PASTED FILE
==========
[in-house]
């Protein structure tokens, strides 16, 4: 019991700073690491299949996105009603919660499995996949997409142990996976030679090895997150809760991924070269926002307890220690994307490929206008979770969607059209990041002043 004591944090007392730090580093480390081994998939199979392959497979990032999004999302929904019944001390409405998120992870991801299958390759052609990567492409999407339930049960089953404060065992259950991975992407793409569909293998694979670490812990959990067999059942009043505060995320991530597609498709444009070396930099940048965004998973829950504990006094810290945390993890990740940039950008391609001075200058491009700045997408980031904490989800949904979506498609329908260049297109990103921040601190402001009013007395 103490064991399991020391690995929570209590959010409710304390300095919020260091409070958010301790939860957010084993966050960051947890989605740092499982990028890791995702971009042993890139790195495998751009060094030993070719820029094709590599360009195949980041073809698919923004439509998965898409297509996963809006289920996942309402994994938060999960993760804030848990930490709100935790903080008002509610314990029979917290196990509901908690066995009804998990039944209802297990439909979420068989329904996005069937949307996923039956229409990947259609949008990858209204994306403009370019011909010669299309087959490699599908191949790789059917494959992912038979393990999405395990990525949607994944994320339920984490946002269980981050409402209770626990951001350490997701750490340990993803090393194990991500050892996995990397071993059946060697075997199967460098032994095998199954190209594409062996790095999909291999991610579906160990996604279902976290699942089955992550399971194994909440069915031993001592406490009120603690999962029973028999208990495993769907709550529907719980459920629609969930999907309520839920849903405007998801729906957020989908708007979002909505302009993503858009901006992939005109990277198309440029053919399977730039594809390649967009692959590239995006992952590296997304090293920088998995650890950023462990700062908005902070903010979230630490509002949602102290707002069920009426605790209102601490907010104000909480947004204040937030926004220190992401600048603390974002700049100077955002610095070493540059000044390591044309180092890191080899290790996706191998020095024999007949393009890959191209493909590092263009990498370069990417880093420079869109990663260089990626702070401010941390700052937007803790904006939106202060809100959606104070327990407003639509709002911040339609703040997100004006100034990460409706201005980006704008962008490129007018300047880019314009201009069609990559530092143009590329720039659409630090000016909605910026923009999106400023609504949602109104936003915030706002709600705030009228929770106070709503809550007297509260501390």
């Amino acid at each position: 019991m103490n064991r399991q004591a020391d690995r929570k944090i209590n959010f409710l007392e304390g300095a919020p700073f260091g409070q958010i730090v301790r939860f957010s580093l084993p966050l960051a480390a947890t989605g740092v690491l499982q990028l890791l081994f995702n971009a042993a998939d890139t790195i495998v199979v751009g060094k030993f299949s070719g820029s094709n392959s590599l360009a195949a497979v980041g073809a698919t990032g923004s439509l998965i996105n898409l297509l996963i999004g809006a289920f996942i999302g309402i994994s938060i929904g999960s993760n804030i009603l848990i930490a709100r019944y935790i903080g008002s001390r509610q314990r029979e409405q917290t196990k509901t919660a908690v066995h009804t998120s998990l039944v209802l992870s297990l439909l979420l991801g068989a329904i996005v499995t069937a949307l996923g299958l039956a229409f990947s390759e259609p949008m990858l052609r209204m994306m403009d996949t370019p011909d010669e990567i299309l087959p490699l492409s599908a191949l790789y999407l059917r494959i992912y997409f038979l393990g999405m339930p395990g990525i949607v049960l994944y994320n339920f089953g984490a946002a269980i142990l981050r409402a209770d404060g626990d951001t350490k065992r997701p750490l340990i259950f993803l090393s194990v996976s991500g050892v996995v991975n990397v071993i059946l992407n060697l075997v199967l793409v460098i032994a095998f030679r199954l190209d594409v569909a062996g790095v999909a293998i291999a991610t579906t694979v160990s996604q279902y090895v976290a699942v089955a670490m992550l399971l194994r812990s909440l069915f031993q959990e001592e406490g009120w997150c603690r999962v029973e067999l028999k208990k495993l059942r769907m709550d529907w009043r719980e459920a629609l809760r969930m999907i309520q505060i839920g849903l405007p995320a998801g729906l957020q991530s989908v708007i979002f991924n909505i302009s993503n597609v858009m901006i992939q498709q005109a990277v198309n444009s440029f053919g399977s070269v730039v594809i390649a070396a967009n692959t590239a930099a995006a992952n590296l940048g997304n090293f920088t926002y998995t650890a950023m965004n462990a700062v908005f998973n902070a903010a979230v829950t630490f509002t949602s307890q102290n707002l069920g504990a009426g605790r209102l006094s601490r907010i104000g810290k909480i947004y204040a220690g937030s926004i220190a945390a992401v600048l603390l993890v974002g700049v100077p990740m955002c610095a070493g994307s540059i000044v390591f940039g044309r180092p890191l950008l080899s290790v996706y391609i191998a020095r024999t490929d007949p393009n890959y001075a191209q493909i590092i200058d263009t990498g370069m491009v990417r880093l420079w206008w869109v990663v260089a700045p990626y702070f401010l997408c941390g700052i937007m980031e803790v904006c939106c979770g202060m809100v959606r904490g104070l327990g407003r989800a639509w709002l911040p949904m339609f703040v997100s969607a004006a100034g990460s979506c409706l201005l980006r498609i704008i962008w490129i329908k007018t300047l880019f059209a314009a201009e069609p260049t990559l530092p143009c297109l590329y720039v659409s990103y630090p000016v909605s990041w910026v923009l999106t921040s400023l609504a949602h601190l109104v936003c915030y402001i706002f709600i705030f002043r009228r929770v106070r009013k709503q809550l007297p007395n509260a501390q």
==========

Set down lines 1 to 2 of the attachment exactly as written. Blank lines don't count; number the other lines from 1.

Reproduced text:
[in-house]
């Protein structure tokens, strides 16, 4: 019991700073690491299949996105009603919660499995996949997409142990996976030679090895997150809760991924070269926002307890220690994307490929206008979770969607059209990041002043 004591944090007392730090580093480390081994998939199979392959497979990032999004999302929904019944001390409405998120992870991801299958390759052609990567492409999407339930049960089953404060065992259950991975992407793409569909293998694979670490812990959990067999059942009043505060995320991530597609498709444009070396930099940048965004998973829950504990006094810290945390993890990740940039950008391609001075200058491009700045997408980031904490989800949904979506498609329908260049297109990103921040601190402001009013007395 103490064991399991020391690995929570209590959010409710304390300095919020260091409070958010301790939860957010084993966050960051947890989605740092499982990028890791995702971009042993890139790195495998751009060094030993070719820029094709590599360009195949980041073809698919923004439509998965898409297509996963809006289920996942309402994994938060999960993760804030848990930490709100935790903080008002509610314990029979917290196990509901908690066995009804998990039944209802297990439909979420068989329904996005069937949307996923039956229409990947259609949008990858209204994306403009370019011909010669299309087959490699599908191949790789059917494959992912038979393990999405395990990525949607994944994320339920984490946002269980981050409402209770626990951001350490997701750490340990993803090393194990991500050892996995990397071993059946060697075997199967460098032994095998199954190209594409062996790095999909291999991610579906160990996604279902976290699942089955992550399971194994909440069915031993001592406490009120603690999962029973028999208990495993769907709550529907719980459920629609969930999907309520839920849903405007998801729906957020989908708007979002909505302009993503858009901006992939005109990277198309440029053919399977730039594809390649967009692959590239995006992952590296997304090293920088998995650890950023462990700062908005902070903010979230630490509002949602102290707002069920009426605790209102601490907010104000909480947004204040937030926004220190992401600048603390974002700049100077955002610095070493540059000044390591044309180092890191080899290790996706191998020095024999007949393009890959191209493909590092263009990498370069990417880093420079869109990663260089990626702070401010941390700052937007803790904006939106202060809100959606104070327990407003639509709002911040339609703040997100004006100034990460409706201005980006704008962008490129007018300047880019314009201009069609990559530092143009590329720039659409630090000016909605910026923009999106400023609504949602109104936003915030706002709600705030009228929770106070709503809550007297509260501390």